Scott sets the Lytham pace

Adam Scott will go into the final round of The Open with a four stroke lead over Brandt Snedeker and Graeme McDowell.

Adam Scott will go into Sunday’s final round of the Open Championship with a four stroke lead, as he aims to become the first Australian winner of the event since Greg Norman in 1993.

Scott, who has Tiger Woods’ former caddie Steve Williams on his bag, hit a 68 on Saturday to move to an imposing total of 11-under. Brandt Snedeker, the halfway leader, is joined by Graeme McDowell at seven-under.

McDowell will be partnering Scott on Sunday but both will have Tiger Woods – who is one stroke further behind – breathing down their neck as he hunts for a 15th major title.

Going into the clubhouse at six under, Woods once again traded flair for consistency as he traded his driver for irons on a course with devilish rough and 206 sand traps.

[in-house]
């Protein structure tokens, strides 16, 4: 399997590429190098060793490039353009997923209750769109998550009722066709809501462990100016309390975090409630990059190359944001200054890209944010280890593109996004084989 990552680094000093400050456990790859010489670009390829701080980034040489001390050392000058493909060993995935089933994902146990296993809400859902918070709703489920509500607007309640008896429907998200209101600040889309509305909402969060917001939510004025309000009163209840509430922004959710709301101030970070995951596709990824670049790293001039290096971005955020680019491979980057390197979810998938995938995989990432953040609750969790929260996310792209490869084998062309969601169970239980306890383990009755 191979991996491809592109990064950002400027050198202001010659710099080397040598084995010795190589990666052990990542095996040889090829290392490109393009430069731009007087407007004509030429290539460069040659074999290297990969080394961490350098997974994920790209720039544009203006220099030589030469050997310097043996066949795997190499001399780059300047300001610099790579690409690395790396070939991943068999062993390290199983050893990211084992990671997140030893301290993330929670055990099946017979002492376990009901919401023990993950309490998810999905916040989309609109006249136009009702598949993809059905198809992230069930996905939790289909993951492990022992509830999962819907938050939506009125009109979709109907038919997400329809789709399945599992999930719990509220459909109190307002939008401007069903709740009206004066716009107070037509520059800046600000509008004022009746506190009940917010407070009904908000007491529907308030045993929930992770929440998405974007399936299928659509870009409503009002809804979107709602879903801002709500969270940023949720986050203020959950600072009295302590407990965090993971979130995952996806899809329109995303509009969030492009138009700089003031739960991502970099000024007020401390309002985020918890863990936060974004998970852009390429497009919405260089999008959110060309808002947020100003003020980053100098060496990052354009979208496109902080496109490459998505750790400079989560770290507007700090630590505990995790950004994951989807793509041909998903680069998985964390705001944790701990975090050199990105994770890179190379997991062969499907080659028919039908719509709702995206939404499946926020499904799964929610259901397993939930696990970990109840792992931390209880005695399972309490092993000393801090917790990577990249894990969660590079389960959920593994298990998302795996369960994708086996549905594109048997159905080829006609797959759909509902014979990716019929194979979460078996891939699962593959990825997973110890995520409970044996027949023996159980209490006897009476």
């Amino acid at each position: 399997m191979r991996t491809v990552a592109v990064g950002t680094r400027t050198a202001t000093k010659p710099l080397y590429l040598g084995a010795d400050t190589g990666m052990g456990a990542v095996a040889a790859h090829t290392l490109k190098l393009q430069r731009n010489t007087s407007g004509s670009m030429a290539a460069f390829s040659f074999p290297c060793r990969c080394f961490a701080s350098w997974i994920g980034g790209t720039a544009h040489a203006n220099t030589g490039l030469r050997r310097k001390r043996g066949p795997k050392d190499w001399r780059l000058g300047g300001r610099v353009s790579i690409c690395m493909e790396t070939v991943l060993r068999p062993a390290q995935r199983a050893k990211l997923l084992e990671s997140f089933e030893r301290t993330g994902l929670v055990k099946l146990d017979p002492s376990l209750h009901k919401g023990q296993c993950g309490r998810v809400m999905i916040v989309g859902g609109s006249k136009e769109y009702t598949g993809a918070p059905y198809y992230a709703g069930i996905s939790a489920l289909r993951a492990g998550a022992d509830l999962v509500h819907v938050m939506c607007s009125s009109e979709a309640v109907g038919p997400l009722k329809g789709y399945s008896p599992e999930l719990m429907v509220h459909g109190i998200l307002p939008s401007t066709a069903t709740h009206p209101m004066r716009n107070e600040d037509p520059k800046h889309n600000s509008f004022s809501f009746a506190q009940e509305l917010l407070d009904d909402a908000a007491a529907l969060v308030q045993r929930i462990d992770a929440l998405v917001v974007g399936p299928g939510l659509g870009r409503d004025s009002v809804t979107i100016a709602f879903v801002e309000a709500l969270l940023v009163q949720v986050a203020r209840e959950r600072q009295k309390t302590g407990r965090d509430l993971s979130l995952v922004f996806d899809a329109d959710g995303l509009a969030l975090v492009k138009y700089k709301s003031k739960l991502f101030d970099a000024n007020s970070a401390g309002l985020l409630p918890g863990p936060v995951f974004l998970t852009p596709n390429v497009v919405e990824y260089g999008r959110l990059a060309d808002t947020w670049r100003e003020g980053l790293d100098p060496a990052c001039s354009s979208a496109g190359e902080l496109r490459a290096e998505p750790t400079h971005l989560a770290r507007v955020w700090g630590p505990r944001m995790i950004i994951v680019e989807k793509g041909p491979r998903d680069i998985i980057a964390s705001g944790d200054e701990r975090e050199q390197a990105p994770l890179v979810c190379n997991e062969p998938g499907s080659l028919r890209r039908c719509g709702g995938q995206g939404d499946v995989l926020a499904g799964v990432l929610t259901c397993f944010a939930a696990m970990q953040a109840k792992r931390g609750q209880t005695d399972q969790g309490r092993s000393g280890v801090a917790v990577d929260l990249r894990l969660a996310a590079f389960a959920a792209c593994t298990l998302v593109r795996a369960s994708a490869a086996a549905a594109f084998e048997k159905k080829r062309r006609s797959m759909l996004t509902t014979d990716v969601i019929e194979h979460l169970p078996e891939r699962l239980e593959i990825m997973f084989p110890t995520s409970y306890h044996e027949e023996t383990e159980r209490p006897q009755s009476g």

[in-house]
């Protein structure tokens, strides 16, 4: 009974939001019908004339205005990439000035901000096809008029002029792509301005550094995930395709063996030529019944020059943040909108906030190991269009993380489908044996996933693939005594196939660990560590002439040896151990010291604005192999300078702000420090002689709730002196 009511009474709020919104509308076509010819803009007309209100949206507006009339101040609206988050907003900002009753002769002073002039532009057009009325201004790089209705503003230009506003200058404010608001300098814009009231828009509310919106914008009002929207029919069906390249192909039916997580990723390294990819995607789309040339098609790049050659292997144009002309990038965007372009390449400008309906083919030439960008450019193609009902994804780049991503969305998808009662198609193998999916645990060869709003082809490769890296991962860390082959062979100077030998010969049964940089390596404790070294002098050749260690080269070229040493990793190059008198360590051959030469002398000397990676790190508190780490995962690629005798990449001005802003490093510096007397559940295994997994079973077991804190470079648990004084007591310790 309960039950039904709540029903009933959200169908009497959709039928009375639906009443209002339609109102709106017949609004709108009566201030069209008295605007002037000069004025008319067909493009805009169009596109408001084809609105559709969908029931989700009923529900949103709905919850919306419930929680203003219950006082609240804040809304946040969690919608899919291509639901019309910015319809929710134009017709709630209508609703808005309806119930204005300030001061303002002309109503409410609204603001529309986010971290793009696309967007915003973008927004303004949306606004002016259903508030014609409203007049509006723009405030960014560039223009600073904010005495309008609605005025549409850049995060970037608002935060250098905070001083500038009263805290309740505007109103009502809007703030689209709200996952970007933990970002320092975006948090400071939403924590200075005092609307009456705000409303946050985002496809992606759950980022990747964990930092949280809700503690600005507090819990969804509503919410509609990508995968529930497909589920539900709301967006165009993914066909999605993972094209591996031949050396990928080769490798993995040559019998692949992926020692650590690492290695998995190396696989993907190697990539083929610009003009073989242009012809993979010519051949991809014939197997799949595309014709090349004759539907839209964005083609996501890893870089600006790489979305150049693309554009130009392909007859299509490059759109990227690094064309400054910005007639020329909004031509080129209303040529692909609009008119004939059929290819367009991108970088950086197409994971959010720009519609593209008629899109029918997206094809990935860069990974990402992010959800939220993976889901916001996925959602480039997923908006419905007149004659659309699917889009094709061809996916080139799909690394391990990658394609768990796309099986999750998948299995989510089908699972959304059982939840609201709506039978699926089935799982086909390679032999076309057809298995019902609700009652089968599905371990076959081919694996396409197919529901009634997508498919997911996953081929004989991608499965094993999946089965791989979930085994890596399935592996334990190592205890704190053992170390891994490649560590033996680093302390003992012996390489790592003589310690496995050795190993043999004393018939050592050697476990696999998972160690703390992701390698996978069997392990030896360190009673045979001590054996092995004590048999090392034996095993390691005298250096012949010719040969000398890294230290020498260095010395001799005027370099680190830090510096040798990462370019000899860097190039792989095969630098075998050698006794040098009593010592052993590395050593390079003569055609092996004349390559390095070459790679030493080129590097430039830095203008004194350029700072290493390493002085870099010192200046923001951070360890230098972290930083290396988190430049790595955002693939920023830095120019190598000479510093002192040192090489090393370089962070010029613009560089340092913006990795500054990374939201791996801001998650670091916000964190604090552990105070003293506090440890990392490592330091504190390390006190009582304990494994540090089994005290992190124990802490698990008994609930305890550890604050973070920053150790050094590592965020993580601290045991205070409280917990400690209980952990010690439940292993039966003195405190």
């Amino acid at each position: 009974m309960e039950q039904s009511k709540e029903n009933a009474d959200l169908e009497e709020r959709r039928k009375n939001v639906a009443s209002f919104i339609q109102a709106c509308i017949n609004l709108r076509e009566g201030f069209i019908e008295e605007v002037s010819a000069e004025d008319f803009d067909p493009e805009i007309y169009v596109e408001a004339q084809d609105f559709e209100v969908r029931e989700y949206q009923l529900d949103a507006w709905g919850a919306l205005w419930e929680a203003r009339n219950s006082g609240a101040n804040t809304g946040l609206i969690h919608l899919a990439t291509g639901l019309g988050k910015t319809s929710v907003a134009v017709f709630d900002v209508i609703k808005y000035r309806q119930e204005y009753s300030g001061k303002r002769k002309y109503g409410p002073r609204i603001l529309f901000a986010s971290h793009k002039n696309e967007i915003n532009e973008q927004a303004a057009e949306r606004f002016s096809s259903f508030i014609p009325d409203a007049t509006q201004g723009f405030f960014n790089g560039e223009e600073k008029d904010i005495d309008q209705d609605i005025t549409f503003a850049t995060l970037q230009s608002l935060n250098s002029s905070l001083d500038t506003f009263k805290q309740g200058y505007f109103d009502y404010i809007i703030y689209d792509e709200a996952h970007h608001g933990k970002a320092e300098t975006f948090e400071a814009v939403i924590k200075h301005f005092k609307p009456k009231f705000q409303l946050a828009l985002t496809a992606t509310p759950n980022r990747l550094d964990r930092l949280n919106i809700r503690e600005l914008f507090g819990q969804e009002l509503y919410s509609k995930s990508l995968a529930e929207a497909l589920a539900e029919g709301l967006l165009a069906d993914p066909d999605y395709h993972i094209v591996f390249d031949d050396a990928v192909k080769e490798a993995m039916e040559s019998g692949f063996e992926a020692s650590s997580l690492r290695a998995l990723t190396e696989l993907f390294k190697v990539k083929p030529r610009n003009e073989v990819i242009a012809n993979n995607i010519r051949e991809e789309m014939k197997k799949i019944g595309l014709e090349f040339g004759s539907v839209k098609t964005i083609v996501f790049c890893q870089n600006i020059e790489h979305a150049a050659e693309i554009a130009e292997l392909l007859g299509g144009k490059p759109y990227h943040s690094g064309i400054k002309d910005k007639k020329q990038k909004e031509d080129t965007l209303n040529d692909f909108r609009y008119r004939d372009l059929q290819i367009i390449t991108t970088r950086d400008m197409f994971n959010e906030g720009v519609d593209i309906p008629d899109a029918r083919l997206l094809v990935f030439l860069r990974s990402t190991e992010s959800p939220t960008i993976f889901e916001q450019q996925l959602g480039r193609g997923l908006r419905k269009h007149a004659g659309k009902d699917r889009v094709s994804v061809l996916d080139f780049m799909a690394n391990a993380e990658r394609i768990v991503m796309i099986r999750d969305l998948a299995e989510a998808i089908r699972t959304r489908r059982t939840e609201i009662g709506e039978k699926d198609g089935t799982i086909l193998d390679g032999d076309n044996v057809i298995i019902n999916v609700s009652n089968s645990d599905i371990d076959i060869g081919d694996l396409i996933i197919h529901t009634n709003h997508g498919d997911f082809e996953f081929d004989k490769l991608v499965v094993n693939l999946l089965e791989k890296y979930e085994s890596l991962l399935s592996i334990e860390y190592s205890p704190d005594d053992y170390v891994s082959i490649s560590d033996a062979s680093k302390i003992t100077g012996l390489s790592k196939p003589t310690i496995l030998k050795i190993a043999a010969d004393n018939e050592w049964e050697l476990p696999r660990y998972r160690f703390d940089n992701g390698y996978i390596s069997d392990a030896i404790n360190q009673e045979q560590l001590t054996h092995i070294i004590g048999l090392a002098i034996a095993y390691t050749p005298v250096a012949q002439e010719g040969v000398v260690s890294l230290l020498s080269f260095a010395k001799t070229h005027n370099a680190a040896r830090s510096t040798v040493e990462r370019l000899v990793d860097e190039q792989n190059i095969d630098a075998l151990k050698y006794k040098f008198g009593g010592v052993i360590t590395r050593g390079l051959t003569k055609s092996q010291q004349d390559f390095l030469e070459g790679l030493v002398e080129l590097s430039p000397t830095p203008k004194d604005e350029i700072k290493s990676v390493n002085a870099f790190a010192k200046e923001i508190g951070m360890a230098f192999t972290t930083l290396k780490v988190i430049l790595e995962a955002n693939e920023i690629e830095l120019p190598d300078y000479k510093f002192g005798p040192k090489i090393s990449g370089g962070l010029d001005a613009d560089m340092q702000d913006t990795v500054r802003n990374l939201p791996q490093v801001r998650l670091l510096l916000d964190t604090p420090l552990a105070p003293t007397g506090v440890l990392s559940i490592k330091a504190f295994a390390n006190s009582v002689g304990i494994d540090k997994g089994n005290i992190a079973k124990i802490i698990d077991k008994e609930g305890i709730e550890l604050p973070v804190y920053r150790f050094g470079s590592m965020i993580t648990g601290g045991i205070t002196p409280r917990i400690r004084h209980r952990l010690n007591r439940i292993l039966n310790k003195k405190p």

The former world number one made a poor start, missing a pair of six-foot putts at holes one and three as his challenge threatened to fizzle out. But after he downed a 40-footer for birdie at six, he sparked him into life, picking up further shots at the par-five seventh – where, for once, he took a driver from the tee – and the ninth, having fired his tee shot to within five feet of the hole.

While overnight Snedeker struggled to a 73, Scott – who also lead the event after the first round – did not let his focus drift. He was peerless with the putter, grabbing three birdies and surrendering just one stroke during the round.

After an indifferent front nine, McDowell clicked into gear with birdies at three of the last six holes, the best of which came at 14 via a long putt. Stiff winds are predicted for Sunday and the Northern Irishman must fancy his chances of reeling in Scott.

Major winners Ernie Els (68) is five-under alongside Zach Johnson (66) and will also feel they are in with a chance of lifting the Claret Jug on Sunday afternoon.

World number one Luke Donald is at one under after a round of 71, but had a major setback at the sixth, taking two shots to escape a bunker on his way to a double-bogey – effectively ruling him out of contention.